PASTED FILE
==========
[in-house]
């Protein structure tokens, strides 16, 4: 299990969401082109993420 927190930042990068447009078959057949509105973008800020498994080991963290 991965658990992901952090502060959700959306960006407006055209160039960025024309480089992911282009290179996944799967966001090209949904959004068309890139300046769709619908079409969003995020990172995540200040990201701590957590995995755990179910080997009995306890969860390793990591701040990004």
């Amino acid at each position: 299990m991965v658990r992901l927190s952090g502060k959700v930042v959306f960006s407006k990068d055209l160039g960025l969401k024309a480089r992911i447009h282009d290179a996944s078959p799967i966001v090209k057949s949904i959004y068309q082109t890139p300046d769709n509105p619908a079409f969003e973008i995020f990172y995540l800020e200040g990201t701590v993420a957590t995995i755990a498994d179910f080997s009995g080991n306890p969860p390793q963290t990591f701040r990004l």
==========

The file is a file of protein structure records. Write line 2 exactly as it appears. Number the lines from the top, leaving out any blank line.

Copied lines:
């Protein structure tokens, strides 16, 4: 299990969401082109993420 927190930042990068447009078959057949509105973008800020498994080991963290 991965658990992901952090502060959700959306960006407006055209160039960025024309480089992911282009290179996944799967966001090209949904959004068309890139300046769709619908079409969003995020990172995540200040990201701590957590995995755990179910080997009995306890969860390793990591701040990004």